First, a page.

I spent the year 2005-6 living in Provence. I think, somewhere in the back of their minds, everyone has a dream of living in the South of France…
I came here because I was determined not to put my 11 year old into the local ‘sink comprehensive’(1). I was even prepared to move country. Moving to Grimaud, I enrolled her in the nearest French comprehensive in St.Maxime. In France everybody puts their kids into the local school. Private school costs peanuts, around a £100 a month, and is chosen for religious reasons, as they do not teach any religion in French State schools (separation between church and state very important here). Unlike Britain, particularly London, where the sole topic of conversation between parents of 8 to 11 year olds centres on what secondary school you are trying to get your kid into, France has a comprehensive system that works. This means: lots of lovely well brought up children; good teachers; good facilities; school bus.
School lunches however, were a bit of a problem. I had it in my head that all the kids would sit down to tiny pîchets of red wine with lunch, hors d’oeuvres, plats principals, cheese course, dessert and mini expresso coffees. With the exception of the wine and the expresso, my fantasy was fairly accurate: how many English schools serve goats cheese and crackers with lunch?
“We don’t do all that religious stuff here” she declared “just like we don’t allow veils or crucifixes“.
In France, vegetarianism is a kooky religion.
The mothers outside the school gate, being near to Saint Tropez, looked like film stars. High heels, coiffed hair, full make-up (brown lip-liner a particular fave), colour co-ordinated outfits were par for the course. So unlike our own dear England where most of us mums rock up bleary eyed, in trackie bottoms and hair (Croydon facelift style) in a scrunchie.
Kids don’t wear school uniform in France. The girls wore the latest fashions, jewellery, make-up, heels, tiny skirts over long brown legs. Plus there were school yard fashions. My teenager soon learnt that to wear your backpack high up your back was the ultimate nerdy thing to do. You had to wear the back pack with the straps so long it is hanging down by the backs of your knees. Thereby removing any advantage one might gain from a backpack. This is important in France because all the kids have to carry all their textbooks and exercise books into school every day. There are no lockers. The bags weigh a ton. As a result, French school kids have terrible back problems.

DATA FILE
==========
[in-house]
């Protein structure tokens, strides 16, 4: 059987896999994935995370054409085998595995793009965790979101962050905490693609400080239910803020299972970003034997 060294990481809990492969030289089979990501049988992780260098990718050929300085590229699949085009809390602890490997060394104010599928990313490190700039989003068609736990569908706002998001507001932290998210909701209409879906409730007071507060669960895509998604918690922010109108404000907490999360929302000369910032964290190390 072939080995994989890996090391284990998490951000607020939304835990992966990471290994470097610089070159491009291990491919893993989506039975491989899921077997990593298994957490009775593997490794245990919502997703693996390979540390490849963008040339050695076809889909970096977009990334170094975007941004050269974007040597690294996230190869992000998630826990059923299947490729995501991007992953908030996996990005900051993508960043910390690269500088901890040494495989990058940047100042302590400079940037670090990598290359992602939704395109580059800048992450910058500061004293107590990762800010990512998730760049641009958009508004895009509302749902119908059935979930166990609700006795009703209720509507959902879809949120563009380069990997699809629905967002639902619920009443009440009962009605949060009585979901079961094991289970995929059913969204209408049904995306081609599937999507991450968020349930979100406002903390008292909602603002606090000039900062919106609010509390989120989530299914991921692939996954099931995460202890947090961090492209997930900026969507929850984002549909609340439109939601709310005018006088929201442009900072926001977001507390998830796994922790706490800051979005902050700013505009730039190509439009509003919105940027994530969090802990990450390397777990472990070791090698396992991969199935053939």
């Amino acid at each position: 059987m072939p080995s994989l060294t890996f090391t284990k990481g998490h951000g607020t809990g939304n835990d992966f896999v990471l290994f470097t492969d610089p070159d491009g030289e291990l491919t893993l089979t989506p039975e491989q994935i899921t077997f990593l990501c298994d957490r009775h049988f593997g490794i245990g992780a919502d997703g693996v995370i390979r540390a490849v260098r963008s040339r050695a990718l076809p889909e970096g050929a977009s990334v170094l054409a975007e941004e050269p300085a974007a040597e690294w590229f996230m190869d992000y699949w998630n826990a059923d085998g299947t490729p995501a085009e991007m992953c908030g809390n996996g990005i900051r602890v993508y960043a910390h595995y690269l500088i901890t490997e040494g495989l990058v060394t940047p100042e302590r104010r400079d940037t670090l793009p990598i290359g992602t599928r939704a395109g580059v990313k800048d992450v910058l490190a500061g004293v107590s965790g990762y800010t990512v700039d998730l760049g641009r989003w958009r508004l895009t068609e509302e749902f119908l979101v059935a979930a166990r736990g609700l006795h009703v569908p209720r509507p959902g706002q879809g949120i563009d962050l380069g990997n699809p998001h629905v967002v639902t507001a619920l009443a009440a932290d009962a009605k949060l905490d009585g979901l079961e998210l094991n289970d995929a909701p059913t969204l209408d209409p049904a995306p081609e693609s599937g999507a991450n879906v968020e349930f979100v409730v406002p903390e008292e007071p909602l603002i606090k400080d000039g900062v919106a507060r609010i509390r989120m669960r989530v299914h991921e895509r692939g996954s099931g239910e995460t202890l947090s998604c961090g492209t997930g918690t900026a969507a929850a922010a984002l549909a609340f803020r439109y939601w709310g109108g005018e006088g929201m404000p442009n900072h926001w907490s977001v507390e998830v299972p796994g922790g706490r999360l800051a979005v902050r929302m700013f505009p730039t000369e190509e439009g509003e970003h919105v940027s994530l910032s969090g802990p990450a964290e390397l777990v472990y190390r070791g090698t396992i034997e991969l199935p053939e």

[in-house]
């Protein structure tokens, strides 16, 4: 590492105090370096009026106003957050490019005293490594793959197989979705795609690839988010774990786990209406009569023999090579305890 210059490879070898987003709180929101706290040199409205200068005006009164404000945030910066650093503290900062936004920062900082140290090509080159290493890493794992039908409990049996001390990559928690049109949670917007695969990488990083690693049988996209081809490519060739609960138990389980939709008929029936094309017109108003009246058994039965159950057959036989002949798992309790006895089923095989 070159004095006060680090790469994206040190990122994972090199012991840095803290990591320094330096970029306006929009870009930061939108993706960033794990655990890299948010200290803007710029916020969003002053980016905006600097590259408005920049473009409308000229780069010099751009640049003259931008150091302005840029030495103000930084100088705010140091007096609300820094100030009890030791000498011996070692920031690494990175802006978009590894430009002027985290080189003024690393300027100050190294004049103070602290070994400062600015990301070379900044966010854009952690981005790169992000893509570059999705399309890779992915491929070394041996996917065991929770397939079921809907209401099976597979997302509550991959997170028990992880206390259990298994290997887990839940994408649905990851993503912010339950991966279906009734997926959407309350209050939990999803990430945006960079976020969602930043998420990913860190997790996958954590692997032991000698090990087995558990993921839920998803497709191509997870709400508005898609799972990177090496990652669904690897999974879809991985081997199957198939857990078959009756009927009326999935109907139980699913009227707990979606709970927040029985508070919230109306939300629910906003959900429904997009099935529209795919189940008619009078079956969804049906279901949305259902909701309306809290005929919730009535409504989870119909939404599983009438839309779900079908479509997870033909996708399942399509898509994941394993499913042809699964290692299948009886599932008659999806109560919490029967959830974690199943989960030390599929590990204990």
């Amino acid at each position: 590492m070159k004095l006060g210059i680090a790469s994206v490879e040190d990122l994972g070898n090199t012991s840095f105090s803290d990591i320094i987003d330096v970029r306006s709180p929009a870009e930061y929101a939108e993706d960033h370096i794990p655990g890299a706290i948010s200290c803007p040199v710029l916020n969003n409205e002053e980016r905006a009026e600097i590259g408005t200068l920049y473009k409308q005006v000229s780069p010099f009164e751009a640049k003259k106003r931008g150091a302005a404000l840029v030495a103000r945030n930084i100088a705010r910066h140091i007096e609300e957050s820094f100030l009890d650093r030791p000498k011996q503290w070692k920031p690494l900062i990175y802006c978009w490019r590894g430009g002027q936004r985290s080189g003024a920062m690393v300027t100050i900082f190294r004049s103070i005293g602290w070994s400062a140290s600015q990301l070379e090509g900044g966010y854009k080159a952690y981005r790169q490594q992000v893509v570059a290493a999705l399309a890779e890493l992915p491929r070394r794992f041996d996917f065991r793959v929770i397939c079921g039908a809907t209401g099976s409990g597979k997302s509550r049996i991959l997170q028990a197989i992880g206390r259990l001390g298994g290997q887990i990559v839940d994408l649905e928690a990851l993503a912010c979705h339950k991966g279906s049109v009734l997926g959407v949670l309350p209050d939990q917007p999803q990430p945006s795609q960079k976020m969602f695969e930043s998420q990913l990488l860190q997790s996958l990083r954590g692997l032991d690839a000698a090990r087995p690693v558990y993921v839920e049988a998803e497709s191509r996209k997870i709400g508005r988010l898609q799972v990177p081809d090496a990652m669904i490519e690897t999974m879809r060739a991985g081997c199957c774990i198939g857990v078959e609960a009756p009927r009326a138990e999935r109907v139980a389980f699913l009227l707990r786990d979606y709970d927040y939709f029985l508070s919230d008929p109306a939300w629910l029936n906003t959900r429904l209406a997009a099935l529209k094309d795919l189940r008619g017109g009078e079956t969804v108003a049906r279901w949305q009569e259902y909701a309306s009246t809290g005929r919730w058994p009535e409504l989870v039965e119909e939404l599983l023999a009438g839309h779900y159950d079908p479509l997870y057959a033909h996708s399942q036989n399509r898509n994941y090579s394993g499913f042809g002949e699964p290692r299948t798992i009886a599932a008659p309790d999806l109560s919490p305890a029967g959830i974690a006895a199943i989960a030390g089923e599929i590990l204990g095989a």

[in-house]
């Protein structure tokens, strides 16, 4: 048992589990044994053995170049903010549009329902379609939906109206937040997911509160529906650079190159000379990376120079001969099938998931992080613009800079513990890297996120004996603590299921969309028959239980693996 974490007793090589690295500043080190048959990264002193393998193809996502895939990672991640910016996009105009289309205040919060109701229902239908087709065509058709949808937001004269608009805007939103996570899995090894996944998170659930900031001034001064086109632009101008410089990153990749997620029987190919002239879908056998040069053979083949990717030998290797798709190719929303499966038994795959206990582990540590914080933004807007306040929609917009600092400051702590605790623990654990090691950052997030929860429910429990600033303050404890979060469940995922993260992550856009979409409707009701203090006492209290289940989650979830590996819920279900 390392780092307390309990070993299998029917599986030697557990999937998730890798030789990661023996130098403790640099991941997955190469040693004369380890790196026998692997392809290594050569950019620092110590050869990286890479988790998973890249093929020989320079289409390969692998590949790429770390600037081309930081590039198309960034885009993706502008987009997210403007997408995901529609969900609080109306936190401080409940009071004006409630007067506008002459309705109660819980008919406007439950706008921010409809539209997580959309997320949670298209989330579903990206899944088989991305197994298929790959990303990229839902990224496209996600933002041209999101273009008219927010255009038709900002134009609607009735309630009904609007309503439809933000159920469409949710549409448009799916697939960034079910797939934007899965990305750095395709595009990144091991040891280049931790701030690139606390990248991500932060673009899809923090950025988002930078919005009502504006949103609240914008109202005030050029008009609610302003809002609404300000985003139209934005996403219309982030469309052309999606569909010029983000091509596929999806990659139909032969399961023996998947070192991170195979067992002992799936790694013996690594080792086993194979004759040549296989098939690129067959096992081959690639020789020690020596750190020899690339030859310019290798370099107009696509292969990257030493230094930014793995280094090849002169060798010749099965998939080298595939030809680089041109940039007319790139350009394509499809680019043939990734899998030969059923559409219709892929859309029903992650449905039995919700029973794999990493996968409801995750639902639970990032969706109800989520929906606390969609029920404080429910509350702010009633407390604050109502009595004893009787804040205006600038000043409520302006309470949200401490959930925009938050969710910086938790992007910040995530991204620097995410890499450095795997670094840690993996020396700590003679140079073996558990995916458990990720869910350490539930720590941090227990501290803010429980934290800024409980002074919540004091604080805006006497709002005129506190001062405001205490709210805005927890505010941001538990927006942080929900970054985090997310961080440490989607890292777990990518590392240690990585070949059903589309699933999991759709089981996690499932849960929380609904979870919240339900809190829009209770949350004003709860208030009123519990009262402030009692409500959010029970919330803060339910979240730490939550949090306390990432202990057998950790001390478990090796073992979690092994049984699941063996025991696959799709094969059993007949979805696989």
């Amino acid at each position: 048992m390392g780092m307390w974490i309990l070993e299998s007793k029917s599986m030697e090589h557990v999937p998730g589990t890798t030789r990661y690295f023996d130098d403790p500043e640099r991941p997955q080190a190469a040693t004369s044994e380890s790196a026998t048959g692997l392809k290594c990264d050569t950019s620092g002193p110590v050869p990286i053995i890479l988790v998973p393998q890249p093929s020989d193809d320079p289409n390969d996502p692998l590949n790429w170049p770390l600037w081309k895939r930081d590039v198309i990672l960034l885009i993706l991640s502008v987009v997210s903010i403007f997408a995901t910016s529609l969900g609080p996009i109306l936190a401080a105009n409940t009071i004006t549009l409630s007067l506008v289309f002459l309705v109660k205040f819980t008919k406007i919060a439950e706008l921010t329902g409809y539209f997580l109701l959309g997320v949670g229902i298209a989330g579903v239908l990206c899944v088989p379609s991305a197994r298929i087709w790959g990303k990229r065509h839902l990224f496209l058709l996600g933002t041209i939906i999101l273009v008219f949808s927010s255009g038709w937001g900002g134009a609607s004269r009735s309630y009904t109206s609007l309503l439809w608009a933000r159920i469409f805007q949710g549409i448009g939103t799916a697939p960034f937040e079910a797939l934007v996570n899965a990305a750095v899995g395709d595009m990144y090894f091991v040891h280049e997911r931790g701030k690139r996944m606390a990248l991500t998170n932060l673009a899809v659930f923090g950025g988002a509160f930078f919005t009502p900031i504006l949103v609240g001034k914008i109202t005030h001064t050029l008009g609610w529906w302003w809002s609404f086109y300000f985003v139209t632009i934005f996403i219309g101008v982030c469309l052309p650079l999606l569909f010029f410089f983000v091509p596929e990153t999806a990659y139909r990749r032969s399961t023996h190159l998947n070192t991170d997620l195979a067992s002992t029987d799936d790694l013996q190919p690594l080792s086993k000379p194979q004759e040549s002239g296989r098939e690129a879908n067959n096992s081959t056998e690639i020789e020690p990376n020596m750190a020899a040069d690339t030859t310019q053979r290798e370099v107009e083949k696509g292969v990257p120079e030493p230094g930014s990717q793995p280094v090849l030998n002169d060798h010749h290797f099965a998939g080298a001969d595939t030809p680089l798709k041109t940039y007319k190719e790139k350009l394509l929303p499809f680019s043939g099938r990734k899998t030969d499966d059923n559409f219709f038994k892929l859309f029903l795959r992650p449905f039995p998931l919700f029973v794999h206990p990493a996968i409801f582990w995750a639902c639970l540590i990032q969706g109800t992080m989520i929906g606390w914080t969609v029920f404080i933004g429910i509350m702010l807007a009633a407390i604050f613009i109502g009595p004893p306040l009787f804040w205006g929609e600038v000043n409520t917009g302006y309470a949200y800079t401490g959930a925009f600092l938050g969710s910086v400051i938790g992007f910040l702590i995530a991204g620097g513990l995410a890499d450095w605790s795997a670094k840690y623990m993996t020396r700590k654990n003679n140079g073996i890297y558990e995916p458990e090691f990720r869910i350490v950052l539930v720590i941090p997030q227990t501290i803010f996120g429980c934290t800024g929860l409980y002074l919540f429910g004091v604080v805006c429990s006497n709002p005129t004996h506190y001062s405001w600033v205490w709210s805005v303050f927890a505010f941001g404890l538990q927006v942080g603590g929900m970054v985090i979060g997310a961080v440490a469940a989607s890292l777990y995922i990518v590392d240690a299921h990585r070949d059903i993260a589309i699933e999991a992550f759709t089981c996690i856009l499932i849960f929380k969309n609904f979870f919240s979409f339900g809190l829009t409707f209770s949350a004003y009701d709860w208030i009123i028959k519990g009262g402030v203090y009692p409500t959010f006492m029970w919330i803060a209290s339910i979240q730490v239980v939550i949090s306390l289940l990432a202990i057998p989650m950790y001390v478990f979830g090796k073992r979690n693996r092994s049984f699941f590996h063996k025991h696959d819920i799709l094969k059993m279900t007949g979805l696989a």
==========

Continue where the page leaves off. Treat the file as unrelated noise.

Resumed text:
It was surreal waiting outside the school leaning next against a palm tree. And hard for the kids too, trying to concentrate on academia while outside there is beautiful weather, a beach, tennis courts, horse riding etc etc.
My teenager was very brave, starting secondary ‘big’ school in a foreign country. The first term she was terrified: she had to get used to kissing everyone she met on both cheeks which made getting on the school bus quite a lengthy process. By the second term she’d gained enough confidence to start being naughty at school.
She settled in just fine. It was me that had the problems. Being a single mum in a foreign country in the countryside was no fun. I was bloody lonely. The French were not friendly even though I spoke French. France is not a ‘mates’ culture. They hang out with their family. The ex-pats were not in general the sort of people that I would mix with in London. Many of them were a bit ‘Del-boy’, absconding fathers or worse, actual criminals on the run. There were hardly any women (2).
It’s an ex-pat cliché but they did all drink loads. After a couple of months my kidneys hurt from drinking so much rosé. I grew to like a lethal short called a Slippery Nipple: Sambucca, Baileys, with a Grenadine nipple on top.
I was obliged to spend time with the bored British mums, none of whom were single (3). A typical day would be taking kid to school then meeting at the bar opposite Leclerc. You’d do your shopping and then order a few rosés or kirs. Cocktail hour started at 11. All they ever talked about was plastic surgery, diets and how much their husbands annoyed them. Next thing you knew it was tea time so you’d drive home gingerly, quickly tidy up the house so it looked like you’d done something productive, brush your teeth and make dinner.
Some days though I was so depressed and lonely I didn’t even bother to go to the shopping centre (which was basically the only place open in winter…off-season is deathly dull). I just switched on the TV which had Sky. I would watch all the medical and legal dramas and then start on the True Movies channel. I knew I’d watched too many True Movies when they started to repeat the same ones a few months later. I could have pretty much written the script for one myself. A typical storyline would have a psychologically disturbed mother/brave divorcee, who met with Prince Charming/axe murderer who would then steal her child and she would spend the rest of the movie overcoming the illness/beating the odds in some way. It appeals to housewives’ worst fears.
In the evenings, on non-school nights, aching with isolation (for there was no work off-season), I’d drag myself to the only place open, an English pub. It was clear that I didn’t fit in. One Liverpudlian said to me, you’d get on with M, he’s your type, he’s got a bookshelf, like, full of books.
Sometimes you’d meet someone, get on quite well and then further along in the conversation discover that they’d killed someone back in England and could never return. Nobody was who they seemed.
How did you guess? she asked.
Well, nobody writes hand written letters anymore, especially not ‘successful’ business men. I said. The lack of visits now made sense(4).